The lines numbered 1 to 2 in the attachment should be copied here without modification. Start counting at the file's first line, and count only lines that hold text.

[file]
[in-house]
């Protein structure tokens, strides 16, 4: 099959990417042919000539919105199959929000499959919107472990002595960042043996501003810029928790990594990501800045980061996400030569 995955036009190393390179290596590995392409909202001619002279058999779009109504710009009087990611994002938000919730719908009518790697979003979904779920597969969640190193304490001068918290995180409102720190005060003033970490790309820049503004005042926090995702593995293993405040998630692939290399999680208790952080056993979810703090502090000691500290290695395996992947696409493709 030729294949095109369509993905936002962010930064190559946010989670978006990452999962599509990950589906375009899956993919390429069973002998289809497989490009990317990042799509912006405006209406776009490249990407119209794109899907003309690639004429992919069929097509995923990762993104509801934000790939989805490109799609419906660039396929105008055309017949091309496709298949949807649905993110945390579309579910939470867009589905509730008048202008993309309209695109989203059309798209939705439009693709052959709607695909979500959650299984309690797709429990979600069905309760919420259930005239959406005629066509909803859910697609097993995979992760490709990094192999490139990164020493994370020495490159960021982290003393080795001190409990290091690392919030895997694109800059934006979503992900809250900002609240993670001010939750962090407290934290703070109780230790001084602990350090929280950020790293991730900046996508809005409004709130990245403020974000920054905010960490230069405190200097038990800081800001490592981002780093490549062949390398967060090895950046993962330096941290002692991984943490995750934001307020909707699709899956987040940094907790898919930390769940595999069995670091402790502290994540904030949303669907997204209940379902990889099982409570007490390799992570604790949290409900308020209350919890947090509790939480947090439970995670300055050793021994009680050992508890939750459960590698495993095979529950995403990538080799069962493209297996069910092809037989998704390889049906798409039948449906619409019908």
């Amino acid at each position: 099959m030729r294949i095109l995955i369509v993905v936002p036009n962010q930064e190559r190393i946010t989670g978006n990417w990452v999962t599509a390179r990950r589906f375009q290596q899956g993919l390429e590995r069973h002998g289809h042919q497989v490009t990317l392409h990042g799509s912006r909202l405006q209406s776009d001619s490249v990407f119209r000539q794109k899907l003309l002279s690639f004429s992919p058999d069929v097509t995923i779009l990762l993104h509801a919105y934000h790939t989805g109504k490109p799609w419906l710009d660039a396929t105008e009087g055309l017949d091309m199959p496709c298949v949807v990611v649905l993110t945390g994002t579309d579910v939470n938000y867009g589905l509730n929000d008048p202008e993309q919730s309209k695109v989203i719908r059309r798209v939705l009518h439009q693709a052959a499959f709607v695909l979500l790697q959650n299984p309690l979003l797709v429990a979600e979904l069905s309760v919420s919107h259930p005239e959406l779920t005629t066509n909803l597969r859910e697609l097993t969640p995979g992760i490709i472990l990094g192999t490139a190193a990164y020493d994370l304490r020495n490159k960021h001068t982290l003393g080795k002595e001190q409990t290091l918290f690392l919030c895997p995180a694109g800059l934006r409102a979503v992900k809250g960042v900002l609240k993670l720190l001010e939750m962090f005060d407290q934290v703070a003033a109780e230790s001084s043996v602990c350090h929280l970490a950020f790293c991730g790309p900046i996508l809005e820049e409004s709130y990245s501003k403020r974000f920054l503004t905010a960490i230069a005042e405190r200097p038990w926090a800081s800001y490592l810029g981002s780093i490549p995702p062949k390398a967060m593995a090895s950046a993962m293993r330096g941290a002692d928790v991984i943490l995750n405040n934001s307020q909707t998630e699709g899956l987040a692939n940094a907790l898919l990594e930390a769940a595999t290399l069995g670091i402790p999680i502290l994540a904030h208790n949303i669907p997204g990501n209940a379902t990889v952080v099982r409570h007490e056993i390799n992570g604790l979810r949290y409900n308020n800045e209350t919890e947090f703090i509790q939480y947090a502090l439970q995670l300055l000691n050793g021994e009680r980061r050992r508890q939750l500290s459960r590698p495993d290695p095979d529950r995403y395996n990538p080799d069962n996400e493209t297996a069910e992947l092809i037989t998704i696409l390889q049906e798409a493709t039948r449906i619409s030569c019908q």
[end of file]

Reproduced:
[in-house]
């Protein structure tokens, strides 16, 4: 099959990417042919000539919105199959929000499959919107472990002595960042043996501003810029928790990594990501800045980061996400030569 995955036009190393390179290596590995392409909202001619002279058999779009109504710009009087990611994002938000919730719908009518790697979003979904779920597969969640190193304490001068918290995180409102720190005060003033970490790309820049503004005042926090995702593995293993405040998630692939290399999680208790952080056993979810703090502090000691500290290695395996992947696409493709 030729294949095109369509993905936002962010930064190559946010989670978006990452999962599509990950589906375009899956993919390429069973002998289809497989490009990317990042799509912006405006209406776009490249990407119209794109899907003309690639004429992919069929097509995923990762993104509801934000790939989805490109799609419906660039396929105008055309017949091309496709298949949807649905993110945390579309579910939470867009589905509730008048202008993309309209695109989203059309798209939705439009693709052959709607695909979500959650299984309690797709429990979600069905309760919420259930005239959406005629066509909803859910697609097993995979992760490709990094192999490139990164020493994370020495490159960021982290003393080795001190409990290091690392919030895997694109800059934006979503992900809250900002609240993670001010939750962090407290934290703070109780230790001084602990350090929280950020790293991730900046996508809005409004709130990245403020974000920054905010960490230069405190200097038990800081800001490592981002780093490549062949390398967060090895950046993962330096941290002692991984943490995750934001307020909707699709899956987040940094907790898919930390769940595999069995670091402790502290994540904030949303669907997204209940379902990889099982409570007490390799992570604790949290409900308020209350919890947090509790939480947090439970995670300055050793021994009680050992508890939750459960590698495993095979529950995403990538080799069962493209297996069910092809037989998704390889049906798409039948449906619409019908």